Monday, November 11, 2019

“Child welfare” in Arizona: The parent punishment system in action

Studies have found abuse in at least one-quarter to one-third of foster homes. The record of group homes is worse.  So when Arizona’s so-called “Department of Child Safety” needlessly tore four little girls from their father and threw them into separate group homes, they should have known what was likely to happen.

Suppose, hypothetically, a child protective services agency said this:

            You spanked your ten-year-old boy too hard.  We have to punish you for this. So to punish you we’re going to arrange to have two of your daughters sexually abused. That’ll teach you a lesson!

            Absurd, right?  No one could possibly be so cruel – and so shortsighted.  But while the part about the child protective services agency arranging the sexual abuse on purpose is entirely made up, everything else really happened.  And while of course no child protective services agency would try to do this to a child on purpose, the caseworkers should have known that the odds were better than 50/50 that something like this would happen.

            Here’s the actual story, as told by the Arizona Republic in the first installment of a series following five families over two years.  In addition to the print stories, these families are the subject of a documentary that premiered in Arizona on Nov. 11.  The Republic included this except about the case of Stephan McCray and his children.

             McCray’s then ten-year-old son was misbehaving in school; he threw something at another student.  “That’s behavior I won’t tolerate,” McCray says.  So McCray spanked him.  The police and the Arizona agency that goes by the Orwellian name “Department of Child Safety” alleged that McCray left "numerous marks across [the child’s] back and left arm." McCray says the investigators “mistook scars from childhood scrapes as evidence of child abuse.”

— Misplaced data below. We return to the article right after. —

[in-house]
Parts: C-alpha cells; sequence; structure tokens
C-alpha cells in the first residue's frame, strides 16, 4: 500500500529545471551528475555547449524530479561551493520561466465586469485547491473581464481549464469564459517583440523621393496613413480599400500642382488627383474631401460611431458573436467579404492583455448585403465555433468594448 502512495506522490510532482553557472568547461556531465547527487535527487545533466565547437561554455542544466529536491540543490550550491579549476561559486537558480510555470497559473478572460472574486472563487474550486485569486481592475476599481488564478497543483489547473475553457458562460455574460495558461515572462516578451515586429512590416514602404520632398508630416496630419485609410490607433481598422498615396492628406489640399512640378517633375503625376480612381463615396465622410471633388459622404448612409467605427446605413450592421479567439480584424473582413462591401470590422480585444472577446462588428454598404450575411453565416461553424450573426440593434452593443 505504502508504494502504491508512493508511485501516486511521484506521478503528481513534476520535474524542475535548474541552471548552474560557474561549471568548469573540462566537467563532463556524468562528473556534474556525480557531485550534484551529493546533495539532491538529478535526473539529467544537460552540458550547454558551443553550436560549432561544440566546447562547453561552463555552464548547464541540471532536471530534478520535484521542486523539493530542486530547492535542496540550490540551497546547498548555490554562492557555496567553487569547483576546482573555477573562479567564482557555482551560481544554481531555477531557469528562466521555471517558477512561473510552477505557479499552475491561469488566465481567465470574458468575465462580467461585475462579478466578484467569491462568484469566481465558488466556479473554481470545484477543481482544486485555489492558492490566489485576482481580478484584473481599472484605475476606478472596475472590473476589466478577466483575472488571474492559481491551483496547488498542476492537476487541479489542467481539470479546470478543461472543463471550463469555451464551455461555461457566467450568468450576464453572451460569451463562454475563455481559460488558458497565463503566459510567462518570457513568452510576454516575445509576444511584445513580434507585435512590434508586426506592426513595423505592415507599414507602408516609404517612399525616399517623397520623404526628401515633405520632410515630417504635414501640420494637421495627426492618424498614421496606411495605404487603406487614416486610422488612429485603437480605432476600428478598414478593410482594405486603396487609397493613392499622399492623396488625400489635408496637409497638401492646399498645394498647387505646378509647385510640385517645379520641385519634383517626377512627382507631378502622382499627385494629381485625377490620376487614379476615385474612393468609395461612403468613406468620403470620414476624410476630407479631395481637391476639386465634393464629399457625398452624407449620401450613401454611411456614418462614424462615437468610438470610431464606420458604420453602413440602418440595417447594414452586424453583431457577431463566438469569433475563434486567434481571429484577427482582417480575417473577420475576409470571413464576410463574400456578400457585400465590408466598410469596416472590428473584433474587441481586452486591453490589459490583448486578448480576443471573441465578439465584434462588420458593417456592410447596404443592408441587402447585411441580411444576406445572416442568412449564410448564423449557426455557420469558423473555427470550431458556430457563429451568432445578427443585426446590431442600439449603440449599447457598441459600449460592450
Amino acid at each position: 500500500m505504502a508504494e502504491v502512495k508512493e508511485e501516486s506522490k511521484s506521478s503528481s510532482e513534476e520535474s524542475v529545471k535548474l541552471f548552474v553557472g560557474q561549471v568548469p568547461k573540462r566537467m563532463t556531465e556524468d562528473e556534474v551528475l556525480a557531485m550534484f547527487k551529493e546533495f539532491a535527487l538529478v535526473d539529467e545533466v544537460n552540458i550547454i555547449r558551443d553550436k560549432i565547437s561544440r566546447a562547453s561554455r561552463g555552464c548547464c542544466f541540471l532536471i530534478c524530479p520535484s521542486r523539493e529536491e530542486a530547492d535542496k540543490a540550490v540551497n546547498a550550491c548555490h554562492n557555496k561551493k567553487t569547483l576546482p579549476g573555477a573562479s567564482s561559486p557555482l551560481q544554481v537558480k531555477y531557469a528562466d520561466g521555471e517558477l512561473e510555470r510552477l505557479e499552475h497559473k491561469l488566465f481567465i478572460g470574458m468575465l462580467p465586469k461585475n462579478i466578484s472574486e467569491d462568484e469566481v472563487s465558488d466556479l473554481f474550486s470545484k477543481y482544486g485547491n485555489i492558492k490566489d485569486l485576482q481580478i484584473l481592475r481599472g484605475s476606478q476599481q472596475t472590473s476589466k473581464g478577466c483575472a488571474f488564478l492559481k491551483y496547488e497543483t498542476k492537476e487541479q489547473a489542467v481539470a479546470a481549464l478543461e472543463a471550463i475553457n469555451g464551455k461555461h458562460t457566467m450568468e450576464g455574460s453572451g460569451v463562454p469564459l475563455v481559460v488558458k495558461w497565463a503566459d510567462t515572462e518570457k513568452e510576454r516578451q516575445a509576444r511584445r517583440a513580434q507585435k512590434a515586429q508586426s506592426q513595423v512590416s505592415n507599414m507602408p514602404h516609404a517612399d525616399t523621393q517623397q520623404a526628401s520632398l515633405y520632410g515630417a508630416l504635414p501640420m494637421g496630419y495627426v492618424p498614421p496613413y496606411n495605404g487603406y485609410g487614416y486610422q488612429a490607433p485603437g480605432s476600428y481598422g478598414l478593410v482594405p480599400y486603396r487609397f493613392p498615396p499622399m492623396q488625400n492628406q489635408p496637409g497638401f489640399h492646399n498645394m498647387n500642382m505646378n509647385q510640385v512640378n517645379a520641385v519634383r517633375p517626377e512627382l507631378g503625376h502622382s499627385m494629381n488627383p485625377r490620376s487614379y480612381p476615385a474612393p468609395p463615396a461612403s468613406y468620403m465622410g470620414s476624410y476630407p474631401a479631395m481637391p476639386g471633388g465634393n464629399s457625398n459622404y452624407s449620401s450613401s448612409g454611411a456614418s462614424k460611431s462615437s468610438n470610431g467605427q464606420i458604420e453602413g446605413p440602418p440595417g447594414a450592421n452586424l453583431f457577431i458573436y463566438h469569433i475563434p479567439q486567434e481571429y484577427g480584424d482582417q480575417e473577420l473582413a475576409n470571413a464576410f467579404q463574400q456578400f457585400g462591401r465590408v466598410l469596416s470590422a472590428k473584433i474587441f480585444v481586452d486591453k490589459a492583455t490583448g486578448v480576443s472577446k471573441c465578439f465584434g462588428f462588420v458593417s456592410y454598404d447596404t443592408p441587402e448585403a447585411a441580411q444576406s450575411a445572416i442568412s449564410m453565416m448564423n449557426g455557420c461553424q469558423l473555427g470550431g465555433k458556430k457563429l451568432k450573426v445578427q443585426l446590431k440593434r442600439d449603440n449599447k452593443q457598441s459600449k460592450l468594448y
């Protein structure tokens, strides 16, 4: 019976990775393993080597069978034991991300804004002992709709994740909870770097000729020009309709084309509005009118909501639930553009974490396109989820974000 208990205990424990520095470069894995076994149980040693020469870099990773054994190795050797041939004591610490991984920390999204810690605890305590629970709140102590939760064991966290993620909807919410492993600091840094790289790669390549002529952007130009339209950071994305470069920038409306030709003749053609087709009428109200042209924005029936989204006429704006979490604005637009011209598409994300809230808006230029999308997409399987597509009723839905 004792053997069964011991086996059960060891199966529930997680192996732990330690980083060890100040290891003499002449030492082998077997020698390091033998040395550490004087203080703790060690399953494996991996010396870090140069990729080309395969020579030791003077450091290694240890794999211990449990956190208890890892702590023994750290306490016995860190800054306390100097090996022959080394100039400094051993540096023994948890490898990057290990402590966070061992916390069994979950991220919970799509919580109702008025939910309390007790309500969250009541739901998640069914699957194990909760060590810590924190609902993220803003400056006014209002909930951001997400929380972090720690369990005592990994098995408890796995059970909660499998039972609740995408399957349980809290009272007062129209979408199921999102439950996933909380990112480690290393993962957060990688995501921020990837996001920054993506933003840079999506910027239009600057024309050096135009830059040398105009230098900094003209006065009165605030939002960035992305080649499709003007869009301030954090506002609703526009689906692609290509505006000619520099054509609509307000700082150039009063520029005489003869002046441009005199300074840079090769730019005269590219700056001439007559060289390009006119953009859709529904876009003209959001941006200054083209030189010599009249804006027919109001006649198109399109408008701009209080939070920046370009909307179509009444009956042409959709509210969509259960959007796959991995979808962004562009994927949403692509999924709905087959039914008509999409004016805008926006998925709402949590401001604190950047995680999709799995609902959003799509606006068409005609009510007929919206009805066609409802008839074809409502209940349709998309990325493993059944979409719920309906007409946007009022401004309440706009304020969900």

Whichever is the case, had McCray been white and middle class, odds are he simply would have been sent off to “counseling” with a private therapist and that would have been the end of it.  But, of course, he is neither.  (He’s also a follower of the Nation of Islam, which, he says, further discomfited the white, middle-class caseworkers he dealt with.)

Though there was never any allegation that McCray abused or neglected his other four children, all of them were taken – possibly illegally.

            According to the story:

Four of [the children] shouldn’t have been taken from him, [McCray] says: Stephan Jr. was the only child listed in the court order, so why were all five removed?  But when he asks DCS, he says he’s told too bad, his attorney should have caught the error.
McCray also was charged criminally.

McCray’s own mother – a former foster parent – was ready and willing to take the children. But she was turned down - because she didn’t see her son exactly the way DCS did – as a danger to his children.

            What did DCS think was going to happen?  Did they think McCray would sneak into his mother’s home through an open window in the middle of the night to spank his kids?

  Instead, all of the children, their ages ranging from six to 10, were torn not only from their father but also from each other. Then they were institutionalized – consigned to the worst placements of all, group homes.  For months they were not even allowed to visit each other.  McCray says one of his daughters became so upset that the group home called police – for a child who couldn’t have been more than eight years old. The police took her to “a psych ward at a hospital.”

            And then, Stephan and his mother say, two of the young girls were sexually abused. 

High rates of abuse in foster care

            Multiple studies have found abuse in one-quarter to one-third of family foster homes. The record of group homes and institutions is even worse.  Thus, DCS had every reason to know that if they took five young children and placed them in five separate group homes, at least one of them was likely to be abused there.